In 1988 Carol cared for Al through his death from cancer. There marrage was not good. In fact, they had divorced a couple years previously. But when Al's cancer was discovered Carol took him back and cared for him.
I was living in Ann Arbor and Kate was going to school in Ann Arbor. We knew Al had cancer for over a year and would die soon. Looking back I can see how I was not really able to be present with that experience in the same way that was with my Mother's death. We all show up for as much as we can in life. The growth that comes with age is subtle, and shows up most clearly to me when I compare my responce to the death of my parents.
After Al's death Carol lived alone in Birmingham. Kate moved down to New Orleans after college. In 1990 I moved to the west coast. Here are some letters and drawings Carol sent to Kate about this time.
Letter to Kate: 2 Nov ’89
I absolutely am empathetic to your feelings of void and doldrums—your feeling for want of friends. I too feel the aching distress. It weighs heavily at moments. The dancing, I imagine, helps, for in movement you can express and vent your feeling. Just the sheer exhilaration of motion vibrates the soul.
I so wish I could really play the piano to utter release and completeness. I would really feel good. It’s within reach—lessons and practice AND MOST OF ALL DISCIPLINE!
I am going to support groups to meet others. There are 2 Manic-Depressive and 1 widows group. I’ve just started—so yet to see if they help.
Tons—oodles—oceans—notes and notes (a symphony)—infiniteness—light years—soaring leaps—of my love
P.S. Right now I feel very close to you. That’s the abidingness of love.
Letter to Kate: 20 Apr 1992
Enjoyed talking with you.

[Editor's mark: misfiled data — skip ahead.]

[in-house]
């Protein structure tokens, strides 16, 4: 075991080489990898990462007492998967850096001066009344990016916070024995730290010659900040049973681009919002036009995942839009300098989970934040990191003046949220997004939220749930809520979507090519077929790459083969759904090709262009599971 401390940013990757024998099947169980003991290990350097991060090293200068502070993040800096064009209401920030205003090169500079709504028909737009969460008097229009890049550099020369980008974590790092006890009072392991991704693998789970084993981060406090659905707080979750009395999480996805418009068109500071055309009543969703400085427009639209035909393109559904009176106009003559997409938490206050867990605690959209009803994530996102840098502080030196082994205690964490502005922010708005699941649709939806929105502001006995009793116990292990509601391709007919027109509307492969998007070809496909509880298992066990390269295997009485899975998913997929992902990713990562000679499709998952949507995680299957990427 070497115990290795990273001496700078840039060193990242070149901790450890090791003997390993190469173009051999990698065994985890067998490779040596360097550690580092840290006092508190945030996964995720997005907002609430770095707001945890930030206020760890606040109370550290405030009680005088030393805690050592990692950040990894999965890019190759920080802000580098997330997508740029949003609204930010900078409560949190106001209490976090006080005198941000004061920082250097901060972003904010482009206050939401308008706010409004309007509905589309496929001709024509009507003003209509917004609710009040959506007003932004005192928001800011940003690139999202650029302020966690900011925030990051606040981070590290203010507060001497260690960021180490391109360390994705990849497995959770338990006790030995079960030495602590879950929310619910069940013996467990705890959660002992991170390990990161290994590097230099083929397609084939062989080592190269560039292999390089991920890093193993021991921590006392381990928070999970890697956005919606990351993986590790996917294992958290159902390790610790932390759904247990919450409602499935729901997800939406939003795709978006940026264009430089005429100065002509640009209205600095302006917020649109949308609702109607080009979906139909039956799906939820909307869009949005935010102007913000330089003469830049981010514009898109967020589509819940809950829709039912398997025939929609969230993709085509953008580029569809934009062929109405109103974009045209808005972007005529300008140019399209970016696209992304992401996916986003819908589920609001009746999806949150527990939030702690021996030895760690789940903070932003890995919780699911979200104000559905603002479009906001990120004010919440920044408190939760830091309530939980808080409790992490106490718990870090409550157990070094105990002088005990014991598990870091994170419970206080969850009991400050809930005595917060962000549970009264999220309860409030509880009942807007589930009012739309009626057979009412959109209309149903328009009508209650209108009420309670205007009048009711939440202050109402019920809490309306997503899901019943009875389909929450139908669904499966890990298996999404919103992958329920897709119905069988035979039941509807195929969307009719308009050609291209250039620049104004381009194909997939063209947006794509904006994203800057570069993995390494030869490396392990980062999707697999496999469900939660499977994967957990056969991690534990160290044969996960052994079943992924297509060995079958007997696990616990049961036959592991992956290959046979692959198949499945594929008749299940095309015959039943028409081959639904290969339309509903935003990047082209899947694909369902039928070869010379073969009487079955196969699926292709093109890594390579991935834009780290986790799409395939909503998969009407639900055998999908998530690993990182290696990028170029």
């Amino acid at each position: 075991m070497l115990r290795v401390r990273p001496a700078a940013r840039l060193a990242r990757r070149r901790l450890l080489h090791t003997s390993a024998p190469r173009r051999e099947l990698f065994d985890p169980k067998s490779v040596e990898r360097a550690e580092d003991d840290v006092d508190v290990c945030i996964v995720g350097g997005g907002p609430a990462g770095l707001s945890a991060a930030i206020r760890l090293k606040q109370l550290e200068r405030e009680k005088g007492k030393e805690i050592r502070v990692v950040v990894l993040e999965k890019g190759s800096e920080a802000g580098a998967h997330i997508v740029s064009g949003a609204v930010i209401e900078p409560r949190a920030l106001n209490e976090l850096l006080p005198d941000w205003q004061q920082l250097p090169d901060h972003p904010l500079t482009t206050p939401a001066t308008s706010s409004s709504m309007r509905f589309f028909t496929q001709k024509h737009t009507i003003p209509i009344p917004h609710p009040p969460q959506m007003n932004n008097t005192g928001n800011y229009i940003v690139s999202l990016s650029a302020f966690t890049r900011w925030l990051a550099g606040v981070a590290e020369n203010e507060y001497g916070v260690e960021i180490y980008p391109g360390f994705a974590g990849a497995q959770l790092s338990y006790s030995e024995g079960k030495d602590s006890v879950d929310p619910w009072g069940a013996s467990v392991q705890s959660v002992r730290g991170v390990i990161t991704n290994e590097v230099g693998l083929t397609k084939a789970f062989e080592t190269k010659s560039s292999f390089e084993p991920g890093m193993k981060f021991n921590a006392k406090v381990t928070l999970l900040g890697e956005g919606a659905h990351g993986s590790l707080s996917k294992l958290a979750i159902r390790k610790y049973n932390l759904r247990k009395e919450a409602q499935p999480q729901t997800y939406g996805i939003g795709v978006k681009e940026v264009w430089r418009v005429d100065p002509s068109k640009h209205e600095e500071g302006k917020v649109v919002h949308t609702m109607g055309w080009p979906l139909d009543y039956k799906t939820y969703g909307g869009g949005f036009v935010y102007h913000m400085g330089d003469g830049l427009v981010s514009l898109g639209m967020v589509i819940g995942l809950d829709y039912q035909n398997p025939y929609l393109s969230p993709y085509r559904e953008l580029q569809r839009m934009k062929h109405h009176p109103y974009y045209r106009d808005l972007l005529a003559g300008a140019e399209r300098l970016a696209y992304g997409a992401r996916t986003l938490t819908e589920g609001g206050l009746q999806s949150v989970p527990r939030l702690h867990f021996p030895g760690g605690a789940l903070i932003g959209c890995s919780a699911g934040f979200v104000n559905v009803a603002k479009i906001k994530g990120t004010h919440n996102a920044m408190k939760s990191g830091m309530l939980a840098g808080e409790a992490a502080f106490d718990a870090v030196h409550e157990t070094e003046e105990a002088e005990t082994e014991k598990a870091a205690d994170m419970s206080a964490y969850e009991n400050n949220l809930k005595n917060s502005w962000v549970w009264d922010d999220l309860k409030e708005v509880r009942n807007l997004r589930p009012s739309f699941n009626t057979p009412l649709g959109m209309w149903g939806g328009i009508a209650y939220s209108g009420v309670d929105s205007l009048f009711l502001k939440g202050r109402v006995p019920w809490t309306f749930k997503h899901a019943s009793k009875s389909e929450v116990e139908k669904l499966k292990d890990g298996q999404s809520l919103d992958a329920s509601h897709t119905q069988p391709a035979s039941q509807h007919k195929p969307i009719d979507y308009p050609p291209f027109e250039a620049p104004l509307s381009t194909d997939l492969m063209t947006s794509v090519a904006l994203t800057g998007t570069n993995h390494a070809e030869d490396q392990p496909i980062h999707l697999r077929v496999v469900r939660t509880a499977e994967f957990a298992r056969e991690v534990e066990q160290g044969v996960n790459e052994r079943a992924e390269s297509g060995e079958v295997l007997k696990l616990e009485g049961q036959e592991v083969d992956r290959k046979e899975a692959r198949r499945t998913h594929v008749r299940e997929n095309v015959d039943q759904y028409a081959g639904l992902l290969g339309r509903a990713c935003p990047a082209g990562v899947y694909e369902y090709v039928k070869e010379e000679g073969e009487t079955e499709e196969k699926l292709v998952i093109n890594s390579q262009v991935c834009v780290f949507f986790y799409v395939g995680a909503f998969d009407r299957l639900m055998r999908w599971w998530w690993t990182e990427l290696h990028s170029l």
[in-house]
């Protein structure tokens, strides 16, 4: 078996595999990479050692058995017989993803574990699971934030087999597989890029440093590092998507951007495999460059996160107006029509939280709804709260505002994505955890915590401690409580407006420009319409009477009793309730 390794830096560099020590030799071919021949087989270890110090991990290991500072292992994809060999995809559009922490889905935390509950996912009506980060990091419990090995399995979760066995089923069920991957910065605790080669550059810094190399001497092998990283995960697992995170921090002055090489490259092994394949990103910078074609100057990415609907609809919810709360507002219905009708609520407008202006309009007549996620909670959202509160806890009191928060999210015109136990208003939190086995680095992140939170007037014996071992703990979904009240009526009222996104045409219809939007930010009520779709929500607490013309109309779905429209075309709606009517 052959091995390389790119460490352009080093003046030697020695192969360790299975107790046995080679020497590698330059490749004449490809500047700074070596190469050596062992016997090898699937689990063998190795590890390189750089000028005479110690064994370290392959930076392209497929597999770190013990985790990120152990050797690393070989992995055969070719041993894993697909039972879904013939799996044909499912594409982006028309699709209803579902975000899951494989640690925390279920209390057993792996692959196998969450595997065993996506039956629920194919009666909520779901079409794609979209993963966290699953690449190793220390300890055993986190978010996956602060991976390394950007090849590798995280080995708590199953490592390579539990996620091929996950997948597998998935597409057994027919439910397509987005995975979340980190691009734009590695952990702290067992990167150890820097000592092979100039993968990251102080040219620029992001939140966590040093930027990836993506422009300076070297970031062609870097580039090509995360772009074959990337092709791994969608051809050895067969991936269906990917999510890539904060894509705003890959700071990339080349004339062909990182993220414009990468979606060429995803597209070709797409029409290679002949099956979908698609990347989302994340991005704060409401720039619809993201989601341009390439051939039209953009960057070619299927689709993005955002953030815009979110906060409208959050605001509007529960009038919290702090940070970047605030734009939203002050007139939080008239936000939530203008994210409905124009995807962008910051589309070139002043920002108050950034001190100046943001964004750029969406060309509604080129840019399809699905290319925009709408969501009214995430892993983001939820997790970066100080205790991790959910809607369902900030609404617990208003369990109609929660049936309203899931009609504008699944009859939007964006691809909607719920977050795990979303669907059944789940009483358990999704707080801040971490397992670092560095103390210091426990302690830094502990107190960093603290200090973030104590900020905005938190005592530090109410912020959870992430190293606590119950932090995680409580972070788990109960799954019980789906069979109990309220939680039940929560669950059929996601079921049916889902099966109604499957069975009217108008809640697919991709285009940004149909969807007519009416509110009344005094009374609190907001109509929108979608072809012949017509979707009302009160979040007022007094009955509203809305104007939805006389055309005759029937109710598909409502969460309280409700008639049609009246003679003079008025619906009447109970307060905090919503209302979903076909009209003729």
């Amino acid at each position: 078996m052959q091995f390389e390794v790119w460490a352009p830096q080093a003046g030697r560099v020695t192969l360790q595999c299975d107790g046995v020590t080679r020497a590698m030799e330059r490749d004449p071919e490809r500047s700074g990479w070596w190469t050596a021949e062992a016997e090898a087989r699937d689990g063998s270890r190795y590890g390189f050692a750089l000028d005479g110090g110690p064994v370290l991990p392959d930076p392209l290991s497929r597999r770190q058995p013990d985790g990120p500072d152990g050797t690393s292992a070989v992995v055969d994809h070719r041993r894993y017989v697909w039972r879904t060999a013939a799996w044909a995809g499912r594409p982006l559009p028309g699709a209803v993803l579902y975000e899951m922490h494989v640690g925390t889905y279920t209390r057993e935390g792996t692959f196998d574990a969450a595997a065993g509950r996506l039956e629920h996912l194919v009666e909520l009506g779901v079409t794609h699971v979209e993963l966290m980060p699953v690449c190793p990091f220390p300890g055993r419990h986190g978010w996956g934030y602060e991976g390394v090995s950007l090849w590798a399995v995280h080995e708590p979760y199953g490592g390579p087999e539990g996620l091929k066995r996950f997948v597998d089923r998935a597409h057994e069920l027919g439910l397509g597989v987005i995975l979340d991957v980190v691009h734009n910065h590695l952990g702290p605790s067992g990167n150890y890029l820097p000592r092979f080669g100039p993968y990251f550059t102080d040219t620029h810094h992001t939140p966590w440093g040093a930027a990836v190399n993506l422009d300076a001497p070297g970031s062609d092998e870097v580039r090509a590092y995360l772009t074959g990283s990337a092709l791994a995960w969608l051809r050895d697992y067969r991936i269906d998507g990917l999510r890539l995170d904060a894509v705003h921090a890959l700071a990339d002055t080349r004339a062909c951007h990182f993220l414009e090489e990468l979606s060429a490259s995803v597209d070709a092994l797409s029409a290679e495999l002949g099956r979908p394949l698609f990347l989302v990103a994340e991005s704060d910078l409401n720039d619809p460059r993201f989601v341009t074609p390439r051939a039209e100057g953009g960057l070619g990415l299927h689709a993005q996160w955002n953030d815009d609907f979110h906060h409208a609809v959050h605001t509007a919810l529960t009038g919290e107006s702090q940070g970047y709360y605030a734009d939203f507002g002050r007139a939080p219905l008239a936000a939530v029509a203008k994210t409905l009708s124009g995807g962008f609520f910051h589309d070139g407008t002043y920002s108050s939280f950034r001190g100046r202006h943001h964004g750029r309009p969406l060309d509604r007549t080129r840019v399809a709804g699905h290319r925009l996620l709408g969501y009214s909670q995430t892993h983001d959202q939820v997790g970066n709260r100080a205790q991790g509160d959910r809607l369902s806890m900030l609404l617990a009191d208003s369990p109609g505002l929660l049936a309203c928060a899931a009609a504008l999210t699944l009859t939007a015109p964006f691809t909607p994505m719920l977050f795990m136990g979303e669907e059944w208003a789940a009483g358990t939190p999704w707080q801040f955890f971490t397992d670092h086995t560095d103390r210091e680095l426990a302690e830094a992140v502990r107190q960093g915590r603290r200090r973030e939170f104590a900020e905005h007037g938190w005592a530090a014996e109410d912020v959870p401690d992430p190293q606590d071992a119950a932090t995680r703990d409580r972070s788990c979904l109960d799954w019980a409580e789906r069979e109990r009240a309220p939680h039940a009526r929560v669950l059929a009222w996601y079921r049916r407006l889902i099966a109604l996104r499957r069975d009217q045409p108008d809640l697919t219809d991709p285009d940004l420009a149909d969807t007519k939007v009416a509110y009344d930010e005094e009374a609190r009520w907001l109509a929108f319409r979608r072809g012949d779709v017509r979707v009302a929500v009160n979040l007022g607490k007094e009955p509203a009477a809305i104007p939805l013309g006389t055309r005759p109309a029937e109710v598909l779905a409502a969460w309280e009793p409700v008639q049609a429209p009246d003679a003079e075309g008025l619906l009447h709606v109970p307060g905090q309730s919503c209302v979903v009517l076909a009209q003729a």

Wow do I smile when I look at this pict. [picture of young Tom and me at campsite] I feel real good inside. Very infectious! Now what’s one of the first things you notice. KATE HAS NO HAIR. If anyone says anything, tell them you were a late bloomer and you now have beautiful trailing tresses.
What is Kate playing with——pickup sticks—not so. She’s eating pretzels.
What’s Tom smiling about? Well, “Bunny,” of course, Tom’s bestest friend.
Note the tent. A modest but nurturing beginnings of your romance with nature.
In 1992 she cared for her father through his death. This left her uniqly free from personal commitments. On a phone conversation she talked about moving to Maine because she wanted to live on the ocean, expect that she was concerned about the cold winters there. I mentioned that we had another ocean out on the west coast and that winters were very much milder.
With in a month she was out visiting. I helped her buy a car with the idea she would either use it out here or could later drive back cross country.
I took her hiking. We went up to hike to Monte Cristo, an old town site about 5 miles in, all on old dirt road. On impulse we also stopped and hiked up to the ice caves below Big Four. This made for over 12 miles walking that day. The last half of the hike out my mom was limping abit and complained about a sore hip. I was very impressed at how far she walked. I was also glad to share a part of what I have been doing for the past years of my life.
We camped in a small site by the river. I remember that at one point she suggested that we didn't have to stay, we could go home. Our conversation may have been lagging, each of us finding it difficult to think of things to talk about with the other. Possibly she really just wanted to not sleep in the back of her car, but I really think that she felt awkward around people, including me, though people didn't enjoy her company, and wanted to leave an uncomfortable situation. We stayed, of course.
Later she drove herself around, looking at smaller towns she may want to move to. I had specifically suggested Port Townsend, but on her return she said she didn't see much there and thought Port Angeles more interesting. I thought that was because it had a franchise strip like she was used to back in Michigan.
But she decided that she wanted to move out here. She left her car with me and flew back to Michigan to pack and sell her house.
I was impressed by how quickly the move happened. Later I learned that Elane Addler had a big roll in getting Carol packed up.
She landed back in Seattle with only a few possessions, the rest being trucked cross country.
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Page last modified: Jul 09 09:10 2010 by Tom Unger